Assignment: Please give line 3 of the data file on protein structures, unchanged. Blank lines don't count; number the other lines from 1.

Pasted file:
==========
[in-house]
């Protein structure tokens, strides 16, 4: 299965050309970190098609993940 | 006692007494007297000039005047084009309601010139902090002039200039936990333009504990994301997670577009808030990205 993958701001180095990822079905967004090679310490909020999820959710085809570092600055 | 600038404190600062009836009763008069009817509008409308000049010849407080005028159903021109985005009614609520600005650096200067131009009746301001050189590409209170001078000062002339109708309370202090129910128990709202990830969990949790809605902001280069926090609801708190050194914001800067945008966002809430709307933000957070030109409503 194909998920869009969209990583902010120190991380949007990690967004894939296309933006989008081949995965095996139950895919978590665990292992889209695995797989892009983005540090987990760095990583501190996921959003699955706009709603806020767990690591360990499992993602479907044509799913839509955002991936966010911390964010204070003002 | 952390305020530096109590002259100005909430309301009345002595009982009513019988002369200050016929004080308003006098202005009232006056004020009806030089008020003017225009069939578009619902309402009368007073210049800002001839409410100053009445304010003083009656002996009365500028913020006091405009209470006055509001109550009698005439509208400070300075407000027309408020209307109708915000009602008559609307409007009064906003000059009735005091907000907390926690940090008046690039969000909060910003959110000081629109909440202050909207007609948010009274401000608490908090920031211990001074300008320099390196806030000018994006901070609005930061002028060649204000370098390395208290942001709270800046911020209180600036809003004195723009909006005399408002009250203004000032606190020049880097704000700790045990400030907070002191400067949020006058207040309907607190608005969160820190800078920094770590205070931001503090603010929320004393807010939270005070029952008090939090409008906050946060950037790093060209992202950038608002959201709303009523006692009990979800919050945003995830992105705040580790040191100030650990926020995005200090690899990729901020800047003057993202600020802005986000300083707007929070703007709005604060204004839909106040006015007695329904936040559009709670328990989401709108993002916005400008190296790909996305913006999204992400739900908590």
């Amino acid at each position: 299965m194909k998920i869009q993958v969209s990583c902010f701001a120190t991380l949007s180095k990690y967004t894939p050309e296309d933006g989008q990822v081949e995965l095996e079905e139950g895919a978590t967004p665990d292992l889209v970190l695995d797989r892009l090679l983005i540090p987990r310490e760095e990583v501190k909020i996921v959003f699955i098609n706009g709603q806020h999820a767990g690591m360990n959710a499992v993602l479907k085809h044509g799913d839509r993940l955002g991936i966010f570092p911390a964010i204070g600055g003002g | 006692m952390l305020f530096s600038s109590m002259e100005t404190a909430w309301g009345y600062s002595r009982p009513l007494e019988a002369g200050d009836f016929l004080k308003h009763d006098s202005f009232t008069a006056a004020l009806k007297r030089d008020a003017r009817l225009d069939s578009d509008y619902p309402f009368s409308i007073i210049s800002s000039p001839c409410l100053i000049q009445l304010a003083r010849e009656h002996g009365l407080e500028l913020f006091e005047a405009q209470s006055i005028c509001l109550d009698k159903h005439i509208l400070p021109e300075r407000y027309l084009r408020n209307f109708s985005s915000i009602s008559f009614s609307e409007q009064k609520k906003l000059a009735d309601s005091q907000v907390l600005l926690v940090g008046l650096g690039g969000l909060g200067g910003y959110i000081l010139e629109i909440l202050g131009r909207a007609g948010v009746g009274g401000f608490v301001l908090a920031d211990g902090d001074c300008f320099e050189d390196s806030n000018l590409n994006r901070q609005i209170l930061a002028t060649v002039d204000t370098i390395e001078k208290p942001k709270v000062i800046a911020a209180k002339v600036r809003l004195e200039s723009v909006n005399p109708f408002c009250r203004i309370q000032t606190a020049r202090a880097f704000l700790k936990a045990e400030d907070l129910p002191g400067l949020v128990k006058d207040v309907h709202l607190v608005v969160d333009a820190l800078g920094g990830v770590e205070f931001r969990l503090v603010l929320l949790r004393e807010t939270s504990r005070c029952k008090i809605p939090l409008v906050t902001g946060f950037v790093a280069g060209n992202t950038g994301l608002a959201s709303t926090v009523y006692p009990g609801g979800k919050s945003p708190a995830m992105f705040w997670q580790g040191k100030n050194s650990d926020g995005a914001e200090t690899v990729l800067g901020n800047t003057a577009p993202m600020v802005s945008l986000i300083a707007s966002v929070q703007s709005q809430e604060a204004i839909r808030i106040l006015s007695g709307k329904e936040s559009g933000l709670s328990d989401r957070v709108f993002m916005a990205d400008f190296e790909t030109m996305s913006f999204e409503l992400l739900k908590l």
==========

């Amino acid at each position: 299965m194909k998920i869009q993958v969209s990583c902010f701001a120190t991380l949007s180095k990690y967004t894939p050309e296309d933006g989008q990822v081949e995965l095996e079905e139950g895919a978590t967004p665990d292992l889209v970190l695995d797989r892009l090679l983005i540090p987990r310490e760095e990583v501190k909020i996921v959003f699955i098609n706009g709603q806020h999820a767990g690591m360990n959710a499992v993602l479907k085809h044509g799913d839509r993940l955002g991936i966010f570092p911390a964010i204070g600055g003002g | 006692m952390l305020f530096s600038s109590m002259e100005t404190a909430w309301g009345y600062s002595r009982p009513l007494e019988a002369g200050d009836f016929l004080k308003h009763d006098s202005f009232t008069a006056a004020l009806k007297r030089d008020a003017r009817l225009d069939s578009d509008y619902p309402f009368s409308i007073i210049s800002s000039p001839c409410l100053i000049q009445l304010a003083r010849e009656h002996g009365l407080e500028l913020f006091e005047a405009q209470s006055i005028c509001l109550d009698k159903h005439i509208l400070p021109e300075r407000y027309l084009r408020n209307f109708s985005s915000i009602s008559f009614s609307e409007q009064k609520k906003l000059a009735d309601s005091q907000v907390l600005l926690v940090g008046l650096g690039g969000l909060g200067g910003y959110i000081l010139e629109i909440l202050g131009r909207a007609g948010v009746g009274g401000f608490v301001l908090a920031d211990g902090d001074c300008f320099e050189d390196s806030n000018l590409n994006r901070q609005i209170l930061a002028t060649v002039d204000t370098i390395e001078k208290p942001k709270v000062i800046a911020a209180k002339v600036r809003l004195e200039s723009v909006n005399p109708f408002c009250r203004i309370q000032t606190a020049r202090a880097f704000l700790k936990a045990e400030d907070l129910p002191g400067l949020v128990k006058d207040v309907h709202l607190v608005v969160d333009a820190l800078g920094g990830v770590e205070f931001r969990l503090v603010l929320l949790r004393e807010t939270s504990r005070c029952k008090i809605p939090l409008v906050t902001g946060f950037v790093a280069g060209n992202t950038g994301l608002a959201s709303t926090v009523y006692p009990g609801g979800k919050s945003p708190a995830m992105f705040w997670q580790g040191k100030n050194s650990d926020g995005a914001e200090t690899v990729l800067g901020n800047t003057a577009p993202m600020v802005s945008l986000i300083a707007s966002v929070q703007s709005q809430e604060a204004i839909r808030i106040l006015s007695g709307k329904e936040s559009g933000l709670s328990d989401r957070v709108f993002m916005a990205d400008f190296e790909t030109m996305s913006f999204e409503l992400l739900k908590l």